Whanganuilibrary.com
Normal view MARC view ISBD view

The book of ingeniously daring chemistry / Sean Connolly ; cover and interior illustrations by Cara Bean.

By: Connolly, Sean, 1956- [author.].
Contributor(s): Bean, Cara [illustrator.].
Material type: materialTypeLabelBookSeries: Irresponsible Science: Publisher: New York : Workman Publishing, [2018]Copyright date: �2018Description: xiii, 241 pages : illustrations (some color) ; 24 cm.Content type: text Media type: unmediated Carrier type: volumeISBN: 9780761180104; 0761180109.Other title: Ingeniously daring chemistry.Subject(s): Chemistry -- Experiments -- Juvenile literature | Periodic table of the elements -- Juvenile literature | Chemistry -- Experiments | Periodic table of the elements | Experiments | JUVENILE NONFICTION / Science & Nature / Chemistry | JUVENILE NONFICTION / Science & Nature / Earth Sciences / Rocks & Minerals | JUVENILE NONFICTION / Science & Nature / Experiments & Projects | Chemistry -- Experiments | Periodic table of the elements | Chemistry -- Experiments -- Juvenile literature | Periodic table of the elements -- Juvenile literatureGenre/Form: Nonfiction. | Juvenile works.DDC classification: 542 C
Contents:
Hydrogen : Get to Know an Atom -- Helium : Hey, Cool It! -- Boron : A Star Is Boron -- Carbon : Good Conduct Award -- Nitrogen : Fixin' to Use Some Nitrogen -- Oxygen : Global Cooling - On the Trail of Cavendish -- Fluorine : Try the Fluorine Tooth Test -- Neon : Even Neon Gets Excited -- Sodium : Hot Ice -- Magnesium : Trick Birthday Candles - Crackpot Crystals -- Aluminum : Curses---Foiled Again! -- Silicon : Don't Sand So Close to Me - Fast-Track Fossils -- Phosphorus : Playing Cat Detective -- Sulfur : Save That Silver! -- Chlorine : "I'll Have an Egg Float" -- Calcium : Not Such a Softie -- Iron : Burning Iron -- Copper : May the Force Be with You -- Zinc : Did You Wind the Potato Clock? -- Tin : Is That a Tin "Tin Can"? -- Arsenic ; Strontium; Cadmium; Cesium; Mercury; Lead; Polonium; Radon; Francium; Radium; Uranium; Plutonium.
Hydrogen -- Helium -- Boron -- Carbon -- Nitrogen -- Oxygen -- Fluorine -- Neon -- Sodium -- Magnesium -- Aluminum -- Silicon -- Phosphorus -- Sulfur -- Chlorine -- Calcium -- Iron -- Copper -- Zinc -- Tin -- The "dirty dozen". Arsenic ; Strontium ; Cadmium ; Cesium ; Mercury ; Lead ; Polonium ; Radon ; Francium ; Radium ; Uranium ; Plutonium.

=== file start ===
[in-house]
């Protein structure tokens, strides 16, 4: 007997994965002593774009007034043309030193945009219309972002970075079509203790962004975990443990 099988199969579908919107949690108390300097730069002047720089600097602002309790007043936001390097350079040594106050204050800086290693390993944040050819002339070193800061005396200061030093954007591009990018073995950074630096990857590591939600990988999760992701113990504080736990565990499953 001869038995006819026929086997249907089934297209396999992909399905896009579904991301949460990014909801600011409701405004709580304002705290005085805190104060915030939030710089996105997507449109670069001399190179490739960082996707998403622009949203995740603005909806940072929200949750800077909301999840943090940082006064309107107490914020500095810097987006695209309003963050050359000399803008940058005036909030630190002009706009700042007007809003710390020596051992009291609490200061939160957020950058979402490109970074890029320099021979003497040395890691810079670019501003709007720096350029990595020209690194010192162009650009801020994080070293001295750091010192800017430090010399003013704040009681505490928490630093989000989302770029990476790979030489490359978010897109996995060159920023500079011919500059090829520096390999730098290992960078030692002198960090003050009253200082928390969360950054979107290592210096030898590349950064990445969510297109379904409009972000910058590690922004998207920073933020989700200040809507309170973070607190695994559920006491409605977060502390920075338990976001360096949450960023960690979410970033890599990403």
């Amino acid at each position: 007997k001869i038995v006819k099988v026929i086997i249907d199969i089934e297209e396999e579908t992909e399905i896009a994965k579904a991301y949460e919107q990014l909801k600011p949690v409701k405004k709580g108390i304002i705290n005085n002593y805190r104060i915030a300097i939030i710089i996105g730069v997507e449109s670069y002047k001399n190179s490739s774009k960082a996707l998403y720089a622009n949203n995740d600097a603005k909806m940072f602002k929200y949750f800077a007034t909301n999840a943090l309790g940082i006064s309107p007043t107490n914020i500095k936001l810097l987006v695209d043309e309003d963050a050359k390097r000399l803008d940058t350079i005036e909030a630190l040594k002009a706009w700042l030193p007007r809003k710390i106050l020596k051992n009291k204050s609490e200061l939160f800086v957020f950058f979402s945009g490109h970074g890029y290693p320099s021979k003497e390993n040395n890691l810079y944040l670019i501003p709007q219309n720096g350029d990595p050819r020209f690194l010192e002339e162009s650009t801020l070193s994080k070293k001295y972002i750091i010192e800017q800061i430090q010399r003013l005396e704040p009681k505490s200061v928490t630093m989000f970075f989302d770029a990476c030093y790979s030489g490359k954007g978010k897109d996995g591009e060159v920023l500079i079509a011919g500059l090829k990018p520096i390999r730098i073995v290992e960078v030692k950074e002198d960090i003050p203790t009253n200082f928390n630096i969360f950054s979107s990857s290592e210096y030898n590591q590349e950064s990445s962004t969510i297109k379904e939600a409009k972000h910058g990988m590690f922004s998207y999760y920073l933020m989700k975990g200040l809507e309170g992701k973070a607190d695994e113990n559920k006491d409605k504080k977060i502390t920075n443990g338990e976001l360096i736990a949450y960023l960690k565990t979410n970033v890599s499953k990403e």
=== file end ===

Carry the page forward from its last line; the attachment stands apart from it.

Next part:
Summary: Twenty-four eye-opening chemistry experiments that take readers on an interactive journey through the periodic table of elements. Includes glossary.
Tags from this library: No tags from this library for this title. Log in to add tags.
    average rating: 0.0 (0 votes)
Item type Current location Collection Call number Status Date due
Non-Fiction Davis (Central) Library
Non-Fiction
Non-Fiction 542 C Coming Soon

Enhanced descriptions from Syndetics:

Journey through the periodic table of elements - all you need is some adrenaline-pumping curiosity, a sense of adventure, and a well-stocked pantry!

From Sean Connolly, the master of messy and dangerous science books - which together have 615,000 copies in print - comes an introduction to chemistry for kids age 9 and up, a perfect addition to his STEM (Science, Technology, Engineering, and Math) titles. Each fully illustrated chapter focuses on a single element--first describing its properties, how it was discovered, and even its potential danger level. Then easy-to-follow experiments help readers put their newfound knowledge into action by using everyday household ingredients such as light bulbs, eggs, and fridge magnets.

Sodium: Make "hot ice" by crystallising vinegar and baking soda into sodium acetate.

Neon: See how this gas emits light by powering a light bulb with static electricity.

Iron: Submerge steel wool in vinegar to see how this metal oxidises.

And phosphorus : Play cat detective by using ultraviolet light to locate bad cat smells! Elements are the building blocks of our world - and The Book of Ingeniously Daring Chemistry is a building block to our understanding them.

Hydrogen : Get to Know an Atom -- Helium : Hey, Cool It! -- Boron : A Star Is Boron -- Carbon : Good Conduct Award -- Nitrogen : Fixin' to Use Some Nitrogen -- Oxygen : Global Cooling - On the Trail of Cavendish -- Fluorine : Try the Fluorine Tooth Test -- Neon : Even Neon Gets Excited -- Sodium : Hot Ice -- Magnesium : Trick Birthday Candles - Crackpot Crystals -- Aluminum : Curses---Foiled Again! -- Silicon : Don't Sand So Close to Me - Fast-Track Fossils -- Phosphorus : Playing Cat Detective -- Sulfur : Save That Silver! -- Chlorine : "I'll Have an Egg Float" -- Calcium : Not Such a Softie -- Iron : Burning Iron -- Copper : May the Force Be with You -- Zinc : Did You Wind the Potato Clock? -- Tin : Is That a Tin "Tin Can"? -- Bonus Activity: Because You're Worth It : "DIRTY DOZEN" Arsenic ; Strontium; Cadmium; Cesium; Mercury; Lead; Polonium; Radon; Francium; Radium; Uranium; Plutonium.